Insultingly simple configuration for Python 2.7 applications.

pip install lazyconf==0.5.5


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Join the chat at lazyconf is an insultingly simple tool for configuring python applications. Use lazyconf to keep all of your app's configuration out of version control. See the django-base example for an example of how to use lazyconf.


  • Python 2.7


pip install lazyconf


The basic idea is that you run lazyconf config in your base directory:

lazyconf config

Follow the onscreen instructions to do the initial configuration. This does the following:

  • Creates a .lazy/ directory inside the current directory.
  • Generates a schema file (.lazy/lazy.schema.json), and a data file (.lazy/lazy.json).
  • Creates a .gitignore file inside .lazy/ so that your configured settings (which may contain sensitive information) are never committed to git.

You are then safe to commit the .lazy folder to git, which will not contain any sensitive information. The next thing to do is update your schema file with all of the settings that you want to include in your configuration.

Using the data

To use the configuration generated by lazyconf, you can either use the command line tool lazyconf, i.e.

lazyconf get -k db.user
> fareed

Or, you can include it in a Python file, and use the 'load' function to load any existing configuration:

>>> import lazyconf
>>> l = lazyconf.Lazyconf().load()
>>> l.get('db.engine')

If the python file loading lazyconf is not in the same folder as .lazy/, you can point it at .lazy/ manually:

>>> import lazyconf
>>> l = lazyconf.Lazyconf().load('/home/fareed/.lazy/')
>>> l.get('db.engine')

To set an option from the command line, use lazyconf set. This will set the option for the key and save the new data file. It uses the same validation rules as using lazyconf config.

lazyconf set -k env.debug -v y
lazyconf get -k env.debug
> True

Schema Files

The schema file located in .lazy/lazy.schema.json is the way lazyconf knows which questions to ask you, and what kind of answers to expect. The schema file follows the following format:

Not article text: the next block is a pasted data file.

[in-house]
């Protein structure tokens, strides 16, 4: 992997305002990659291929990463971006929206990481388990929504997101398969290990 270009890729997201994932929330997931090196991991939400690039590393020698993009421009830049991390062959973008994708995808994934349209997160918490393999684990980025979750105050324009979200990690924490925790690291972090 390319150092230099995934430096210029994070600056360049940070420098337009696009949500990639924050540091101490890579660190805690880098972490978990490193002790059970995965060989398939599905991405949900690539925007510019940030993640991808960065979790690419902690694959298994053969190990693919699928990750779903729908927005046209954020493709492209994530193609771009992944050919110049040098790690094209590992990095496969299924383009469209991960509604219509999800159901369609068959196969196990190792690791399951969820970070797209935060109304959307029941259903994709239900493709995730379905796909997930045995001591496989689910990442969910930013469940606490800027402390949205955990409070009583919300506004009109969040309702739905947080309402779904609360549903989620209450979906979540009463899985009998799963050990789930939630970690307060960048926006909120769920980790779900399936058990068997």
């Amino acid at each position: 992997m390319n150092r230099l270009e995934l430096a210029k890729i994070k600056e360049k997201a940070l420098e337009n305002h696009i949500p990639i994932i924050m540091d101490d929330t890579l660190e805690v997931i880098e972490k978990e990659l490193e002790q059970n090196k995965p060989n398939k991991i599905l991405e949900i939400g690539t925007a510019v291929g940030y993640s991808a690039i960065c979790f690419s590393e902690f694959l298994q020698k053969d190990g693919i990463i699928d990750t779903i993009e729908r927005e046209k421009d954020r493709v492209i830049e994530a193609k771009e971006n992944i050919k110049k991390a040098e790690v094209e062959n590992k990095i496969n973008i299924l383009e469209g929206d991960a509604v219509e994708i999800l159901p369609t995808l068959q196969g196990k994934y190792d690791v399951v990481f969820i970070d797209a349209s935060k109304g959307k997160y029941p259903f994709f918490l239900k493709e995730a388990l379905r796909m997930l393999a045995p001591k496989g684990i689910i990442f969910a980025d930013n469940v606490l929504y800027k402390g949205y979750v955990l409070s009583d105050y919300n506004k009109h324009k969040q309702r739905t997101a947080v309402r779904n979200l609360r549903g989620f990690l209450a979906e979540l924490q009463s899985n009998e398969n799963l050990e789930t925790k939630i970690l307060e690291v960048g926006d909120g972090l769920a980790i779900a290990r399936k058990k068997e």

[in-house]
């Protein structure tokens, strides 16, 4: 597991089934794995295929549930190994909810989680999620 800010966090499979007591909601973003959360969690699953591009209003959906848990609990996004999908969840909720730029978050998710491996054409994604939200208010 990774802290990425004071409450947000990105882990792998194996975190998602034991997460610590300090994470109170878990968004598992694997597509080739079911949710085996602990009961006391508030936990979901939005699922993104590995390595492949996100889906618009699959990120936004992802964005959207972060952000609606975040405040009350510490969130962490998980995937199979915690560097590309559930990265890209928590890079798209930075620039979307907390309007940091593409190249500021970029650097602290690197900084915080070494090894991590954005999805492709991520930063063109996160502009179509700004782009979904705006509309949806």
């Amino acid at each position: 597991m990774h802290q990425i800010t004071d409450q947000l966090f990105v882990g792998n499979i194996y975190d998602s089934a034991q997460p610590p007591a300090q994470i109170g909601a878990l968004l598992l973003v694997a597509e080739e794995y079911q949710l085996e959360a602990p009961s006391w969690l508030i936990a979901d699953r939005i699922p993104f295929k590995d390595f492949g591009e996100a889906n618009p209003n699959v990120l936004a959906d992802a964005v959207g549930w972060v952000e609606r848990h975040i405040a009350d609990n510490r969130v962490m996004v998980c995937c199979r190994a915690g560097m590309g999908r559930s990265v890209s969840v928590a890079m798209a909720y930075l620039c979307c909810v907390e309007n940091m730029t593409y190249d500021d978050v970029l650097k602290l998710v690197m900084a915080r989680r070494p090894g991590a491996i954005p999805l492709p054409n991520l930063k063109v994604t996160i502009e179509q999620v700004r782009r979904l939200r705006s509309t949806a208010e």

"example_section" : {
        "example_option" : "",
        "string_with_default" : "default",
        "example_int" : 5,
        "example_bool" : false,
        "example_select" : ""

    "example_optional_section" : {
        "optional_option" : "foobar"

    "_internal": {
        "labels": {
            "example_section" : "Example Section Label",
            "example_section.example_int" : "Example suboption label"

        "selects": {
            "example_section.exmple_select" : {
                "option1" : "value1",
                "option2" : "value2",
                "option3" : "value3"


All options to configure are held within sections. A section is a JSON object where the key is the name of the section. In the above example, there are two sections: example_section and example_optional_section.

Optional Sections

To make a section optional, include a key/value pair inside the section with the key "_enabled", and a default boolean value. This will let the user skip over that section if it is not necessary to be configured.


"_internal" is a JSON object that contains the following two JSON objects:

  • "labels": This object consists of key/value pairs which define labels to show the user running the configuration. For example, if you had a section called db, and a string in that section called user, you would use "db.user" : "Database User" to assign the label 'Database User' to that string.

  • "selects": This object consists of several objects which define 'selects', i.e. a way for the user to only be able to choose from a list of predetermined values. For example, if you had a section called db, and a string in that section called engine, you could use the following object to allow the user to select from a list of values relating to the database engine you might happen to be using:

    "db.engine": {
        "postgres": "django.db.backends.postgresql_psycopg2", 
        "mysql": "django.db.backends.mysql"


"_internal" and "_enabled" are keywords and should not be used as option names.


Lazyconf is very much in its infancy at the moment, so I'd appreciate any bugs/issues, questions, comments, feedback or pull requests. Simply clone the repository and install the requirements:

pip install -r requirements.txt

To run the (albeit currently rather weak) test suite, run

coverage run --source=lazyconf,lib lazyconf/

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